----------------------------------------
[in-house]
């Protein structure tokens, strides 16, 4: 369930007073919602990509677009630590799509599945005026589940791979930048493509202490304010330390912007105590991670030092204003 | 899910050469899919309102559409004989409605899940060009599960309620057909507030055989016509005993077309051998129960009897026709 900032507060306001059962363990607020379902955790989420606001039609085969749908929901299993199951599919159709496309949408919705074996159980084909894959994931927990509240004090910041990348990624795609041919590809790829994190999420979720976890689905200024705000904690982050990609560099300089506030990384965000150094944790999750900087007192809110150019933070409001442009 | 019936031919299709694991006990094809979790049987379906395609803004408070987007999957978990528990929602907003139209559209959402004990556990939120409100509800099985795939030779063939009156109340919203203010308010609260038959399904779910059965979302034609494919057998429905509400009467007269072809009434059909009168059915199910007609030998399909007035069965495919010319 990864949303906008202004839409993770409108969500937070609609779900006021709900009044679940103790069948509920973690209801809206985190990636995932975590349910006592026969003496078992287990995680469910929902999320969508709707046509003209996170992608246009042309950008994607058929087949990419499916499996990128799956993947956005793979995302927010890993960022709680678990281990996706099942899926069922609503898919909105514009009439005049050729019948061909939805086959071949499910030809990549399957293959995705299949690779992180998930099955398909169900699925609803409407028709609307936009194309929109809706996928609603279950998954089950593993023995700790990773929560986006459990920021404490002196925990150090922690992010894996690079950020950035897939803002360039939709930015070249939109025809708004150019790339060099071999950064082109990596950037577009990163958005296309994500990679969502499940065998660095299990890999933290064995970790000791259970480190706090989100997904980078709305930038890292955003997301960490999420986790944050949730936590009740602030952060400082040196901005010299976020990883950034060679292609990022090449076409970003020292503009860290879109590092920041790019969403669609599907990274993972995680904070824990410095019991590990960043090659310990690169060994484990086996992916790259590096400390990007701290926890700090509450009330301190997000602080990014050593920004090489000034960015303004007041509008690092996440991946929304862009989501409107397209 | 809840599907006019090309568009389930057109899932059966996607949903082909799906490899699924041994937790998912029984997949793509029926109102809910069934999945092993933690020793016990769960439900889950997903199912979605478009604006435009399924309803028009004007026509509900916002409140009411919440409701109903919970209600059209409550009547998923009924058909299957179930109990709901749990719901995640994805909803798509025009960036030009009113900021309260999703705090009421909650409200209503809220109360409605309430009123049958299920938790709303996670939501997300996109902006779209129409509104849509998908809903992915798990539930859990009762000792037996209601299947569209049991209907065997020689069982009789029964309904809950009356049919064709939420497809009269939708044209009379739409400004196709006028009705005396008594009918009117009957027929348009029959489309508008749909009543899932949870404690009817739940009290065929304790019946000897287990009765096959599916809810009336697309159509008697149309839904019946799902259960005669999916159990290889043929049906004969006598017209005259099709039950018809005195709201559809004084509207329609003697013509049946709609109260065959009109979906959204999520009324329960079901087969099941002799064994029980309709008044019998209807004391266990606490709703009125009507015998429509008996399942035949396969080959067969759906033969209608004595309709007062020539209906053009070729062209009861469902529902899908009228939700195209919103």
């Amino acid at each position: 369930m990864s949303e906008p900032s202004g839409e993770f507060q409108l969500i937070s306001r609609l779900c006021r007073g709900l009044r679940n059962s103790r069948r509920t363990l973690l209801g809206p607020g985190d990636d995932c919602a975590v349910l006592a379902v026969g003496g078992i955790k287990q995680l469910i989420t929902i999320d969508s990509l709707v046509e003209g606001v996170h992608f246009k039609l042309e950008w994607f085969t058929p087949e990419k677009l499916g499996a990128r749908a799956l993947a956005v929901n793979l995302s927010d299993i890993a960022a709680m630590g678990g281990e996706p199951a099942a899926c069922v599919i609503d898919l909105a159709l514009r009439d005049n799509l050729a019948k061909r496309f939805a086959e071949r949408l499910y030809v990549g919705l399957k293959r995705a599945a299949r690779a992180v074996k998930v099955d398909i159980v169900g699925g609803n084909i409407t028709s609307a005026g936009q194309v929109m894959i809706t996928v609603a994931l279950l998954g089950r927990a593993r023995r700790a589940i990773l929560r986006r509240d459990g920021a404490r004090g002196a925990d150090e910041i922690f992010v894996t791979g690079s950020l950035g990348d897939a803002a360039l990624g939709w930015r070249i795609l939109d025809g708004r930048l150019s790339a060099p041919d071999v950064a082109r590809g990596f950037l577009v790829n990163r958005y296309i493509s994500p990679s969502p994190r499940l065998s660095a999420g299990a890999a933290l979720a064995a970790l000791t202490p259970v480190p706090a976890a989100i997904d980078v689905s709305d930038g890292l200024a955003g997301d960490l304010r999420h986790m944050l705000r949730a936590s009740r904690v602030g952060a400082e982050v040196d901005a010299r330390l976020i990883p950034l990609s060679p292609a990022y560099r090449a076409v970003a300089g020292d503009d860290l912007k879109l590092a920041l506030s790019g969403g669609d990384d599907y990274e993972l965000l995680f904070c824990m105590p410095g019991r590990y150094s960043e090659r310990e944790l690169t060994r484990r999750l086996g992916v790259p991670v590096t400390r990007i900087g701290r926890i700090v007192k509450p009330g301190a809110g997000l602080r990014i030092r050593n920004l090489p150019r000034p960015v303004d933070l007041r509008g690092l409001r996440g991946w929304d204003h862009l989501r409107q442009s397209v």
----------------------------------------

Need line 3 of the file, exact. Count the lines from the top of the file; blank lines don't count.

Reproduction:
């Amino acid at each position: 369930m990864s949303e906008p900032s202004g839409e993770f507060q409108l969500i937070s306001r609609l779900c006021r007073g709900l009044r679940n059962s103790r069948r509920t363990l973690l209801g809206p607020g985190d990636d995932c919602a975590v349910l006592a379902v026969g003496g078992i955790k287990q995680l469910i989420t929902i999320d969508s990509l709707v046509e003209g606001v996170h992608f246009k039609l042309e950008w994607f085969t058929p087949e990419k677009l499916g499996a990128r749908a799956l993947a956005v929901n793979l995302s927010d299993i890993a960022a709680m630590g678990g281990e996706p199951a099942a899926c069922v599919i609503d898919l909105a159709l514009r009439d005049n799509l050729a019948k061909r496309f939805a086959e071949r949408l499910y030809v990549g919705l399957k293959r995705a599945a299949r690779a992180v074996k998930v099955d398909i159980v169900g699925g609803n084909i409407t028709s609307a005026g936009q194309v929109m894959i809706t996928v609603a994931l279950l998954g089950r927990a593993r023995r700790a589940i990773l929560r986006r509240d459990g920021a404490r004090g002196a925990d150090e910041i922690f992010v894996t791979g690079s950020l950035g990348d897939a803002a360039l990624g939709w930015r070249i795609l939109d025809g708004r930048l150019s790339a060099p041919d071999v950064a082109r590809g990596f950037l577009v790829n990163r958005y296309i493509s994500p990679s969502p994190r499940l065998s660095a999420g299990a890999a933290l979720a064995a970790l000791t202490p259970v480190p706090a976890a989100i997904d980078v689905s709305d930038g890292l200024a955003g997301d960490l304010r999420h986790m944050l705000r949730a936590s009740r904690v602030g952060a400082e982050v040196d901005a010299r330390l976020i990883p950034l990609s060679p292609a990022y560099r090449a076409v970003a300089g020292d503009d860290l912007k879109l590092a920041l506030s790019g969403g669609d990384d599907y990274e993972l965000l995680f904070c824990m105590p410095g019991r590990y150094s960043e090659r310990e944790l690169t060994r484990r999750l086996g992916v790259p991670v590096t400390r990007i900087g701290r926890i700090v007192k509450p009330g301190a809110g997000l602080r990014i030092r050593n920004l090489p150019r000034p960015v303004d933070l007041r509008g690092l409001r996440g991946w929304d204003h862009l989501r409107q442009s397209v």